Special Populations: Renal Impairment: There is no evidence of reduced tolerance or altered dosage requirements of Miacalcic in patients with renal impairment, although no formal studies have been carried out in this specific patient population.
Hepatic Impairment: There is no evidence of reduced tolerance or altered dosage requirements of Miacalcic in patients with hepatic impairment, although no formal studies have been carried out in this specific patient population.
Paediatric patients (below 18 years of age): There is limited experience with the use of Miacalcic in children, therefore no recommendations can be given for this patient population.
Geriatric patients (65 years of age and above): Extensive experience with the use of parenteral Miacalcic in the elderly has shown no evidence of reduced tolerance or altered dosage requirements.
Hypercalcemia: Emergency treatment of hypercalcemic crisis: Intravenous infusion is the most effective method of administration and should therefore be preferred in the treatment of emergencies or other severe conditions.
The recommended dose is 5 to 10 IU/kg body weight in physiological saline 500 mL daily by i.v. infusion over at least six hours or by slow IV injection in 2 to 4 divided doses spread over the day.
Treatment of chronic hypercalcemic states: The recommended dosage in treatment of chronic hypercalcemic states is 5 to 10 IU/kg body weight daily by subcutaneou or intramuscular injection as a single dose or in two divided doses. Treatment should be adjusted to the patient's clinical and biochemical response. If the volume of Miacalcic to be injected exceeds 2 mL, intravascular administration is preferable and multiple sites of injection should be used.
Acute pancreatitis: Miacalcic is a useful adjunct in conservative management of acute pancreatitis when administered at the recommended dosage of 300 IU by IV infusion in physiological saline over a 24 hours period for up to 6 consecutive days.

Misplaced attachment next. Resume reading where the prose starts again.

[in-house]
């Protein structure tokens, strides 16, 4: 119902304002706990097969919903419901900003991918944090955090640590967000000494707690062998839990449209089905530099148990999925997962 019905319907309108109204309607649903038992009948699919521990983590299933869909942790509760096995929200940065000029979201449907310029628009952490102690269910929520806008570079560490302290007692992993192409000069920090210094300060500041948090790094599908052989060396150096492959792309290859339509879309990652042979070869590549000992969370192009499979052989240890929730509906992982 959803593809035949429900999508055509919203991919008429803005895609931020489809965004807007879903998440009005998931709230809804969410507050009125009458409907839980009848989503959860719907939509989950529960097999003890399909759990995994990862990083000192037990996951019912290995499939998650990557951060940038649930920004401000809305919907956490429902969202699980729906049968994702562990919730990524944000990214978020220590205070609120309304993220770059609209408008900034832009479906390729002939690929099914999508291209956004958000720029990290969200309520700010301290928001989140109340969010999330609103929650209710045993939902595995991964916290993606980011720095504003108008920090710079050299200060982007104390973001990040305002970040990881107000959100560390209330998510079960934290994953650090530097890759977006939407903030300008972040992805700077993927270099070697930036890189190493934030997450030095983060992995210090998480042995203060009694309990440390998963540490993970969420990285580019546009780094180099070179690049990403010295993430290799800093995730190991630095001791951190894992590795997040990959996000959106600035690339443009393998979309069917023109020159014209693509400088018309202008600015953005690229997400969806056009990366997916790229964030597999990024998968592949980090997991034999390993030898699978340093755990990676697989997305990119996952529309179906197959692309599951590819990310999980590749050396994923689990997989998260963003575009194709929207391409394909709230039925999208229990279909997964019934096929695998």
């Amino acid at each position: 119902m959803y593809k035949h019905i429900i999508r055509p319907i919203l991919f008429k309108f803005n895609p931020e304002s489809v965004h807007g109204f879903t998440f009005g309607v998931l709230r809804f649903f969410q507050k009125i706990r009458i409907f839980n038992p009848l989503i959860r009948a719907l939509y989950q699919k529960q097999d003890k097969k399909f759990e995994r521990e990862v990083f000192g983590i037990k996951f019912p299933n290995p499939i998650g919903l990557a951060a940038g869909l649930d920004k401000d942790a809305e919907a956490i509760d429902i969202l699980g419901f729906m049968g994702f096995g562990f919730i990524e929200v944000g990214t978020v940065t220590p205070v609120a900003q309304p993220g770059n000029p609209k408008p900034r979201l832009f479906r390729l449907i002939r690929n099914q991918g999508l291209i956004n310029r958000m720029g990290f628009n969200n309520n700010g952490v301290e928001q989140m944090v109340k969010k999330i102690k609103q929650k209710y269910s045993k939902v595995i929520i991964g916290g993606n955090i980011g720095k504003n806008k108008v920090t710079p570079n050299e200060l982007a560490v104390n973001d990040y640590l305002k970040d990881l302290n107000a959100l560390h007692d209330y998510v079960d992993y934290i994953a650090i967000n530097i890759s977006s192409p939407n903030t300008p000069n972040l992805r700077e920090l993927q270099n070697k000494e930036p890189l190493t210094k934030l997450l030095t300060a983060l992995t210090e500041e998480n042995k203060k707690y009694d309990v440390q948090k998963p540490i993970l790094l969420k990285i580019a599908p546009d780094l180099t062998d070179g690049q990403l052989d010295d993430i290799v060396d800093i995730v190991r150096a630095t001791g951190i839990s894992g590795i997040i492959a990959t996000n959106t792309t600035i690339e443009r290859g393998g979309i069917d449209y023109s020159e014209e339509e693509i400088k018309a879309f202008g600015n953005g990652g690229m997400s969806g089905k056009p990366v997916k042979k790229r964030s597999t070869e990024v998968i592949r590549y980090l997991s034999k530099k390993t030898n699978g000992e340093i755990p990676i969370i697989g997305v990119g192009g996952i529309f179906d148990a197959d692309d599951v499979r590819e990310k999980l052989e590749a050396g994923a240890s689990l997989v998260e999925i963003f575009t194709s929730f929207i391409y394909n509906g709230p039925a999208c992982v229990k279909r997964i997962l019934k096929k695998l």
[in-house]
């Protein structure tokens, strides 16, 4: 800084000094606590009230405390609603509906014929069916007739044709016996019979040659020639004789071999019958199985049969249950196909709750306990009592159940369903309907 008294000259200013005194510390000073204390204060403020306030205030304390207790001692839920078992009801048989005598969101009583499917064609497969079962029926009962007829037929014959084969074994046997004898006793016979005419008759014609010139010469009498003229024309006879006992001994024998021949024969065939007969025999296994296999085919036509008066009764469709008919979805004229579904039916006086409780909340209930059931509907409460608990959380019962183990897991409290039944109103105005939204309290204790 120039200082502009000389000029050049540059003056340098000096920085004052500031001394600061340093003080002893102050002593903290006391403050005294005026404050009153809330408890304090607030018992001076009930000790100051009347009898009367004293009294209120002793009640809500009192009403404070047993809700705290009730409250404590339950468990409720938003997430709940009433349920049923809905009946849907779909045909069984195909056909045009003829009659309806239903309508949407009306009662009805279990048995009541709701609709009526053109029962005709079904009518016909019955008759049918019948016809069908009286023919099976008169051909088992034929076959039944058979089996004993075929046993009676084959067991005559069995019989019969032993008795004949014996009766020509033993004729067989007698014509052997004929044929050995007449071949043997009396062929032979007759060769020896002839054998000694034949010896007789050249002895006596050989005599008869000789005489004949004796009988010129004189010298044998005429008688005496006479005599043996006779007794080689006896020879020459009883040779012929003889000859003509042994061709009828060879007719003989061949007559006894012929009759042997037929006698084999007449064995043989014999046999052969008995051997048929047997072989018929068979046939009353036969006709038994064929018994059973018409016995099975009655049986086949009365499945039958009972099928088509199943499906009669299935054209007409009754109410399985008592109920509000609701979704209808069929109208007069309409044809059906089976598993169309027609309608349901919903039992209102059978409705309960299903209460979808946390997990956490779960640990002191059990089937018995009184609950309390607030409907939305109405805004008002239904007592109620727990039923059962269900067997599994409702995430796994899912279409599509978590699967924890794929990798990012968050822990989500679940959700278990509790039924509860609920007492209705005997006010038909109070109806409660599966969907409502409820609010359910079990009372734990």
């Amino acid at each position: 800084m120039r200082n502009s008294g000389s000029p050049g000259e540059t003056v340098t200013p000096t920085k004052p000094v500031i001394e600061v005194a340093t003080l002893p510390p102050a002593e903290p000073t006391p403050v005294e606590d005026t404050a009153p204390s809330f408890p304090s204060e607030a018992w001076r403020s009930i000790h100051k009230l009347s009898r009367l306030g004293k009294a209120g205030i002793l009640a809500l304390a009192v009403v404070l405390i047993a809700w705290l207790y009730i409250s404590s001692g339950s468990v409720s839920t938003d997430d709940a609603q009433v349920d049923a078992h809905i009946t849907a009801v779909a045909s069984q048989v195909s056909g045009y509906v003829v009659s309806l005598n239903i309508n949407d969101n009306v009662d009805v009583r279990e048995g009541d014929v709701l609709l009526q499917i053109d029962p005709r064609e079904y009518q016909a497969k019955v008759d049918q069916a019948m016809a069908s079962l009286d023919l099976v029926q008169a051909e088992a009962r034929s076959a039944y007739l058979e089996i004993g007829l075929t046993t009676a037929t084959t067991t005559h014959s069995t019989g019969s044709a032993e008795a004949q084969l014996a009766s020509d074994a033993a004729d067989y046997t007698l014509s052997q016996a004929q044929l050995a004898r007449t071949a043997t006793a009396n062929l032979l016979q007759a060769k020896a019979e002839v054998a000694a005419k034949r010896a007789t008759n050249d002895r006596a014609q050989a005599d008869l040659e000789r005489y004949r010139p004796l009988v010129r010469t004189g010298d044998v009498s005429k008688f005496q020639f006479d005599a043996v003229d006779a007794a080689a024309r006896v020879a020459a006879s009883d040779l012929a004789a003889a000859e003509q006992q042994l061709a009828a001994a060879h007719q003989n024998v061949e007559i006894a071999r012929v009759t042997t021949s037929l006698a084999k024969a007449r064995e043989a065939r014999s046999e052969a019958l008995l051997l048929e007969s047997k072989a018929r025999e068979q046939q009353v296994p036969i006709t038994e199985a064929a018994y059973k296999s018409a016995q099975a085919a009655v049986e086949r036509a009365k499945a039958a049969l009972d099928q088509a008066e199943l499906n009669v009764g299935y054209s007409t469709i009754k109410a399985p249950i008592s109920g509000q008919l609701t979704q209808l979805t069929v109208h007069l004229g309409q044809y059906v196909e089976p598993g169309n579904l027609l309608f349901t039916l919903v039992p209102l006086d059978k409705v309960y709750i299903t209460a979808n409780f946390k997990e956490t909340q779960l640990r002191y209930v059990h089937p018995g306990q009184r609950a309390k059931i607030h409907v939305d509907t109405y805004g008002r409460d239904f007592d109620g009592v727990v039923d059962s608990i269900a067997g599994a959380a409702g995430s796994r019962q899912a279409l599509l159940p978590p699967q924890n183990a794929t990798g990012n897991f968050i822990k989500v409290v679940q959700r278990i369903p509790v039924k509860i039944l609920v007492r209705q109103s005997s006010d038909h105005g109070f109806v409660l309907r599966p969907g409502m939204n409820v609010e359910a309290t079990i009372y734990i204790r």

Nausea, vomiting, flushing and dizziness are known to be dose-dependent when Miacalcic is administered parenterally.
Treatment would be symptomatic.
Nausea and vomiting have occurred following administration of Miacalcic as a parenteral overdose, but severe adverse reactions due to overdosage have so far not been reported.
Hypersensitivity to synthetic salmon calcitonin or to any of the excipients (see Description, Precautions and Adverse Reactions).
Special Precautions
Allergic reactions: Because salmon calcitonin is a peptide, the possibility of systemic allergic reactions exists and allergic-type reactions including single cases of anaphylactic shock have been reported in patients receiving Miacalcic. Skin testing with diluted sterile solution from Miacalcic ampoules should be considered prior to treatment with Miacalcic in patients with suspected sensitivity to salmon calcitonin.
Risk of Malignancy: Meta-analyses of randomized, controlled trials conducted in patients with osteoarthritis and osteoporosis have shown that long term calcitonin use is associated with a small but statistically significant increase in the incidence of malignancies compared to placebo (see Adverse Reactions). The meta-analyses demonstrated an increase in the absolute rate of occurrence of malignancies for patients treated with calcitonin compared to placebo which varied between 0.7% and 2.36%. Numerical imbalances between calcitonin and placebo were observed after 6 to 12 months of therapy. A mechanism for this observation has not been identified. Patients in these trials were treated with oral or intranasal formulations, however, it cannot be excluded that an increased risk also applies when calcitonin is administered long-term subcutaneous, intramuscular or intravenous. The benefits for the individual patient should be carefully evaluated against possible risks (see Adverse Reactions).